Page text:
Vanderhook said these opportunities can overwhelm some. “It requires advertisers taking the time to get creative and determine the best way to push that information to consumers,” she said. “With the proper research and technology, it can be effective.”

Robert Vartan, who oversees corporate partnership sales and development for the MLS franchise Los Angeles Galaxy, said the evolving stadium experience for fans varies by property, but holistically should provide marketers with more customized and unique touchpoints to communicate their marque, mission, tagline and products.

“Any opportunity to align with a positive, lasting emotion is an invaluable asset to any sports and entertainment marketer,” said Vartan. “The future is not telling the fan how the brand will serve them—but actually showing them.”

For marketers, it’s ultimately important to know when to be reactive to an audience or proactively push beyond fans’ expectations.

“Auditing every aspect of your game-day and event-day experience is the first key,” said Vartan. “Becoming your own secret shopper and immersing in the everyday fan’s perspective will provide great results and insight.”

‘Tomb Raider’ Continues Warner Bros. Embrace Of Virtual Reality Marketing

Warner Bros has released a VR tie-in experience for the upcoming Tomb Raider film called “Lara’s Escape.” The free VR experience debuted Tuesday for Oculus Rift and continues Warner Bros.’ ongoing trend of using VR to promote its theatrical releases.

In terms of movie marketing, Warner Bros. has been an active player in the VR space, offering tie-ins for films including Suicide Squad, Justice League, Blade Runner 2049 and IT. The studio is also tapping into the growing escape room market with a branded experience at Escape Hotel Los Angeles February 22 to March 24—that experience, in partnership with IMAX, will drop guests into a tomb in which they must escape in the time allotted.

The upcoming film is loosely based on the 2013 reboot of the popular video game franchise, in which Lara Croft embarks on her first adventure. Croft’s backstory has changed several times over the history of the video game series since its first title launched in 1996, so fans shouldn’t be surprised if it changes once again for the movie.

Warner Bros. Tomb Raider movie marketing is banking on the popularity of Square Enix’s iconic character as well as the star power of Alicia Vikander (Ex Machina). Lara Croft—Tomb Raider’s titular character—is recognized by the Guinness Book of World Records as the most recognized video game character.

Tomb Raider movie marketing kicked off full swing in January with #TombRaiderTuesday—releasing new teasers and announcements each Tuesday until the movie premieres on March 16. Previous posts have included interviews with actress Alicia Vikander and inviting Instagram followers to vote for their favorite Lara Croft weapon.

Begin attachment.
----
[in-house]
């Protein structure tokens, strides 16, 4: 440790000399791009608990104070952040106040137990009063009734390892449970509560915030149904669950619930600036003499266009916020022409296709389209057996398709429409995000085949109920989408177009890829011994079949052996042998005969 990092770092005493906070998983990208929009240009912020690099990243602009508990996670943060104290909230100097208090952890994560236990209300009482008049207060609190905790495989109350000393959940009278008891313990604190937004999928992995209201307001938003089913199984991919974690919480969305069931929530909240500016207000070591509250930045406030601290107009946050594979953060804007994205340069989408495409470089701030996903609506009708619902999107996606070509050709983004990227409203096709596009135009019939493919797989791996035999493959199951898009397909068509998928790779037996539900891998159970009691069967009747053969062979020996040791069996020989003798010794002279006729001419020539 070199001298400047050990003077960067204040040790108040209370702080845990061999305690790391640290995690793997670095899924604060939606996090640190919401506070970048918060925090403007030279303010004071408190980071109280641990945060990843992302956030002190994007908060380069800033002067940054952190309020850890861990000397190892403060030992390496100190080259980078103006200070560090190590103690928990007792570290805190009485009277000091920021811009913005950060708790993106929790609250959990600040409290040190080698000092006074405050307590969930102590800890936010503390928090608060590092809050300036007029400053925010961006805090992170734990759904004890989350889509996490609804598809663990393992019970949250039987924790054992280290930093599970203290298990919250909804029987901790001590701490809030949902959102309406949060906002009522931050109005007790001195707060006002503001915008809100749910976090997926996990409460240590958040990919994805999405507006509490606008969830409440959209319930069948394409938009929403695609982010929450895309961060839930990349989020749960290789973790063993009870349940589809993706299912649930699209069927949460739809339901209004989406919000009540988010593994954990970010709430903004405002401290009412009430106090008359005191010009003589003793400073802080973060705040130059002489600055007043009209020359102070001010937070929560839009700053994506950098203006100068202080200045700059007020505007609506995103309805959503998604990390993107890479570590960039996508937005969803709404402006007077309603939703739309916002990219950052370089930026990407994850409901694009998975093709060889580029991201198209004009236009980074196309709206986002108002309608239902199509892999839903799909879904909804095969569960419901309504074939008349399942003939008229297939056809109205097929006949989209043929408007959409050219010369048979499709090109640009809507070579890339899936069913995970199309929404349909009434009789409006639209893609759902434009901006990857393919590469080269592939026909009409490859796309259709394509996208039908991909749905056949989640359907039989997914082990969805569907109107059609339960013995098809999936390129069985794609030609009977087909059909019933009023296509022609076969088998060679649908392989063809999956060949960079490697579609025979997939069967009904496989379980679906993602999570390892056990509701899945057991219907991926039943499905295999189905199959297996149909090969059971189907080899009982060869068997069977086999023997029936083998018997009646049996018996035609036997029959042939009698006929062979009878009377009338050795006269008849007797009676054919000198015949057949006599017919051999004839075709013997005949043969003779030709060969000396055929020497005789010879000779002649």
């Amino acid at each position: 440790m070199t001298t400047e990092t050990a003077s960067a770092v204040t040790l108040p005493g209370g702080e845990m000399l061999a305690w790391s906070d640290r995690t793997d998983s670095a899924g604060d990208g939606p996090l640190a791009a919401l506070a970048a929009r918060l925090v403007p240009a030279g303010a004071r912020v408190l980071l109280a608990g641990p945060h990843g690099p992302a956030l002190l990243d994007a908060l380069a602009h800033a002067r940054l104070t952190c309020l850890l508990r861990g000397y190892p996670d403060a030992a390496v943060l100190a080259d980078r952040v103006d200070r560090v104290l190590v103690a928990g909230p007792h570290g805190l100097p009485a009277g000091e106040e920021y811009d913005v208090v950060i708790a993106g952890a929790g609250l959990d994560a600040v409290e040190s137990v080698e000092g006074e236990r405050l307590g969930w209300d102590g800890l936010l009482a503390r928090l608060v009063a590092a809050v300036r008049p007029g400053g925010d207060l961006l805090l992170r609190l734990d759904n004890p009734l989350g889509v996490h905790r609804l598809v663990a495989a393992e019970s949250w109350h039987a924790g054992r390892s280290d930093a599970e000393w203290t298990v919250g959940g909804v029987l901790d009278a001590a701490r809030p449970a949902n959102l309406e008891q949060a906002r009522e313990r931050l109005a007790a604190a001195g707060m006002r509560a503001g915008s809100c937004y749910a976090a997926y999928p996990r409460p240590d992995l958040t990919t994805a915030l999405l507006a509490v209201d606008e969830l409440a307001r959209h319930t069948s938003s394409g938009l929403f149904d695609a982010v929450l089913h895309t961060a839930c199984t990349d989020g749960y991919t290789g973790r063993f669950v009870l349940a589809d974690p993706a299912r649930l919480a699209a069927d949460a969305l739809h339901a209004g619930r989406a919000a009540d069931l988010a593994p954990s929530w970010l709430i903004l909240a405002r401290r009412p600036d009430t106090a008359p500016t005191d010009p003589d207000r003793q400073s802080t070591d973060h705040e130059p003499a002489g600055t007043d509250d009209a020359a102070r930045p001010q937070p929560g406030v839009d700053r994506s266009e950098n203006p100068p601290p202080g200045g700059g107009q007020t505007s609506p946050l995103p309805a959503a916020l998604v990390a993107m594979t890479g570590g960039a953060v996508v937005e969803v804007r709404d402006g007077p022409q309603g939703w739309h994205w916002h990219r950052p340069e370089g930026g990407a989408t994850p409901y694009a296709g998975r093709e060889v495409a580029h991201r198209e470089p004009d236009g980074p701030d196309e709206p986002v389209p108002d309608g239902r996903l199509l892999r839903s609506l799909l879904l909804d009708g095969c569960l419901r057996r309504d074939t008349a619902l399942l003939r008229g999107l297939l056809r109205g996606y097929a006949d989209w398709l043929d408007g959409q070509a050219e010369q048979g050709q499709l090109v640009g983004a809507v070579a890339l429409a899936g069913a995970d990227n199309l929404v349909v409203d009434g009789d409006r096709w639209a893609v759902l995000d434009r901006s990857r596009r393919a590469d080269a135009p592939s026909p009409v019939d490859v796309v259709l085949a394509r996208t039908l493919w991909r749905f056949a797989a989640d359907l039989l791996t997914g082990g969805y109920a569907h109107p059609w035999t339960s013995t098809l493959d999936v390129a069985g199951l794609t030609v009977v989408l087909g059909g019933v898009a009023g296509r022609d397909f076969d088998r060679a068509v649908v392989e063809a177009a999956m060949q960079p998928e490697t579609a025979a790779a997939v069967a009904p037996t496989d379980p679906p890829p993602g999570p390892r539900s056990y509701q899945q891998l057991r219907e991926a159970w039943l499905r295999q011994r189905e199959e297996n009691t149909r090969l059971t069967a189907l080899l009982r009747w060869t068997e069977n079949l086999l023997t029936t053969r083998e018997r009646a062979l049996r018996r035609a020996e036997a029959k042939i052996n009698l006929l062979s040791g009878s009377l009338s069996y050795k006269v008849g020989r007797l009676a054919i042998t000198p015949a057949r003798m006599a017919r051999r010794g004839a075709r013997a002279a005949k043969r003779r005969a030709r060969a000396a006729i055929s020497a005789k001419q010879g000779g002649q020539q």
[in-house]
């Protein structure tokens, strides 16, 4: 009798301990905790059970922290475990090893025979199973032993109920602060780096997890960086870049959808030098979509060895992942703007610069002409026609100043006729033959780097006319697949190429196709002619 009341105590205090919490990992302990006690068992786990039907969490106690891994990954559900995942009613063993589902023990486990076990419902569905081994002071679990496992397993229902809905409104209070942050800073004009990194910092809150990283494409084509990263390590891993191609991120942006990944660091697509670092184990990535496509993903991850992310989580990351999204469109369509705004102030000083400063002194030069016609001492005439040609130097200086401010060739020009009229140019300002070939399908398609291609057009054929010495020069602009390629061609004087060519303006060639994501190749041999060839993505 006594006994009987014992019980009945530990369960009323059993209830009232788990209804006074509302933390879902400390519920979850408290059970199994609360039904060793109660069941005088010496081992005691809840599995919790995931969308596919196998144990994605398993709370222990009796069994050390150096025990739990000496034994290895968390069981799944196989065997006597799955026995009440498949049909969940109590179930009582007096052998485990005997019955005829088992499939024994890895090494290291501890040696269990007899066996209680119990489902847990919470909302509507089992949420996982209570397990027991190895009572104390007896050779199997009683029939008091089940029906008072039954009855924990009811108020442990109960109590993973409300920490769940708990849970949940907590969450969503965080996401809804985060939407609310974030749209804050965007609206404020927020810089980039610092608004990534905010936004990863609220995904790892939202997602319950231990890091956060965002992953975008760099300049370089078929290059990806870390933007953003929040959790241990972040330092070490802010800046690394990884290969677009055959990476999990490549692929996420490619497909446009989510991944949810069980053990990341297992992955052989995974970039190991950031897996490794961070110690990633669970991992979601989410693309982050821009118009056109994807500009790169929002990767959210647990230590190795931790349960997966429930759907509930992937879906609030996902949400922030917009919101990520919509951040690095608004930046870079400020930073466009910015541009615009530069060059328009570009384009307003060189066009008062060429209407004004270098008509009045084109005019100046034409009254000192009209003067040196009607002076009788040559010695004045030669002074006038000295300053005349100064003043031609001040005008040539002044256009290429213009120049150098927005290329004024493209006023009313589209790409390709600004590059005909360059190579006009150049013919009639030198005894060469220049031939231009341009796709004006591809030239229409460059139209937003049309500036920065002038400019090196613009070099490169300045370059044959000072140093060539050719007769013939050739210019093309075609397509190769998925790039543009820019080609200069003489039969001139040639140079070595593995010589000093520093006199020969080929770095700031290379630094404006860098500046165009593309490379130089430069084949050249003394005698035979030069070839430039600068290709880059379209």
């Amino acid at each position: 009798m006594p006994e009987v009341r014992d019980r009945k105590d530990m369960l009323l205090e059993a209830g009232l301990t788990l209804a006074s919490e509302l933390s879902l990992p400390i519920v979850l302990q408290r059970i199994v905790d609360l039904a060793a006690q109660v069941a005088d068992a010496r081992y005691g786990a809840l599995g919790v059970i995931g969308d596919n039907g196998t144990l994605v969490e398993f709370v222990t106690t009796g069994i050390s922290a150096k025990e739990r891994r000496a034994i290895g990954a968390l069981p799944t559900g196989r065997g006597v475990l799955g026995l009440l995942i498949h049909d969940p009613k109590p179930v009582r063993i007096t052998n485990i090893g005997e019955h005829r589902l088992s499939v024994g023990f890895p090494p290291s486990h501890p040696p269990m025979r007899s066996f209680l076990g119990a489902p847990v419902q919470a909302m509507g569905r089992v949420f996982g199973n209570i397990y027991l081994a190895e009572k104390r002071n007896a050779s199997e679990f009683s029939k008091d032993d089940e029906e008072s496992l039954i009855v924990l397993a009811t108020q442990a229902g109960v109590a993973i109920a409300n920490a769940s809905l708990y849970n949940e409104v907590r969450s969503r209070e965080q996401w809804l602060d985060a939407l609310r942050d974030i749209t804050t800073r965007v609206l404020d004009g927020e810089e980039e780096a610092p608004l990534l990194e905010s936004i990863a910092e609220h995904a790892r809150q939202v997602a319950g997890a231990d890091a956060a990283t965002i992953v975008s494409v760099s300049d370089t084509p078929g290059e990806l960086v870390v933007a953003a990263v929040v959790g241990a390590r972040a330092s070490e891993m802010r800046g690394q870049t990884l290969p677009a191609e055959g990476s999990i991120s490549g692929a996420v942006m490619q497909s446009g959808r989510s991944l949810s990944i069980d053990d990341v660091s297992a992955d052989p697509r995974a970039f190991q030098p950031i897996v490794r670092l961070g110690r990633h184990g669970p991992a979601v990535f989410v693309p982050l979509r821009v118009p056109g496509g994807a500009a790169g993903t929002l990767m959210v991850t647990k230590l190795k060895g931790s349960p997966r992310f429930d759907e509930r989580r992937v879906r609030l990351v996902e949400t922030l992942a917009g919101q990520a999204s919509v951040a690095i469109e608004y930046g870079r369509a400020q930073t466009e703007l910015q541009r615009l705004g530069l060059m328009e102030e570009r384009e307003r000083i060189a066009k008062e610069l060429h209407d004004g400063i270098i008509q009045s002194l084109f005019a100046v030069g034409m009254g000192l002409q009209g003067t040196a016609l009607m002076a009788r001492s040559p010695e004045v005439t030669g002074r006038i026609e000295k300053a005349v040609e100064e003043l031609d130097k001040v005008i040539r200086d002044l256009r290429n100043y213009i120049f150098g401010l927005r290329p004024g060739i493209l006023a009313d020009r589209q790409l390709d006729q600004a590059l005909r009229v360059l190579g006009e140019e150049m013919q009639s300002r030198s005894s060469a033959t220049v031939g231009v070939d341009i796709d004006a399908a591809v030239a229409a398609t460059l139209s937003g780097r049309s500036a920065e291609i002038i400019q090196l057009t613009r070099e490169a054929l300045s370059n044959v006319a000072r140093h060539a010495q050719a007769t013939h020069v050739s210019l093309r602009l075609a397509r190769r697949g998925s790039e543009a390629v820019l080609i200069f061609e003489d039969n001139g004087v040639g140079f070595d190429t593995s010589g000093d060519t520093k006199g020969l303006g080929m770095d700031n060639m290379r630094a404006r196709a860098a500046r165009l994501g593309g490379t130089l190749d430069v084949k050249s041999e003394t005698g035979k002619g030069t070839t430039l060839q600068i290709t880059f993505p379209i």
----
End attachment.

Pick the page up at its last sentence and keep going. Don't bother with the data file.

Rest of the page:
“Tomb Raider: Lara’s Escape” challenges users to survive a trap-filled tomb armed with only a bow and climbing axe. The trailer offers a brief glimpse of using Lara’s bow to slide down a rope. In the style of an escape room, users embody Lara Croft as they explore the tomb with a flashlight, then use their limited tools to climb out.

At least Warner Bros. has brand recognition on their side, riding high on the game’s 20th anniversary. The studio has a reputation to uphold, however. Despite its campiness and mixed ratings, the original 2001 Tomb Raider film starring Angelina Jolie is still the top-grossing video game movie in the US.

PlayStation’s ‘Opera’ Campaign Conjures Emotion For PS4 Pro Graphics

Launching Thursday, PlayStation’s “Opera” campaign describes the experience of playing video games on PS4 Pro through the use of opera, lending itself to a TV spot as well as other activations.

Since 4K graphics have to be seen first-hand to understand the difference—and not everyone who sees the ad will have a 4K TV—PlayStation decided to have some fun describing the experience instead.

The spot opens on a man playing video games on his PS4 Pro. As his face reflects the wonder in what he’s experiencing, we hear opera singer Adelmo Guidarelli‘s bass-baritone voice describe it to the tune of “Largo al factotum,” more commonly known as “Figaro.”

“PS4 Pro, dynamic 4K,” Guidarelli sings over footage of God of War, Far Cry 5, Monster Hunter: World, and MLB The Show 18. “So beautiful, can’t look away.” As the song reaches its crescendo, the gamer is surprised to realize that the opera singer is singing in the player’s living room.

“We thought that the contrast between opera singing, which is typically quite serious, and gaming, which is creative and fun, made for a hilarious moment where the gamer and the singer meet in a normal living room,” Mary Yee, VP of marketing for PlayStation told AListDaily. “We also liked the contrast of the big theatrical vibe of the opera singing and the everyday hero who is our gamer [and] we thought the irreverent script was a fun way to tell an otherwise rather technical story about PS4 Pro screen resolution.”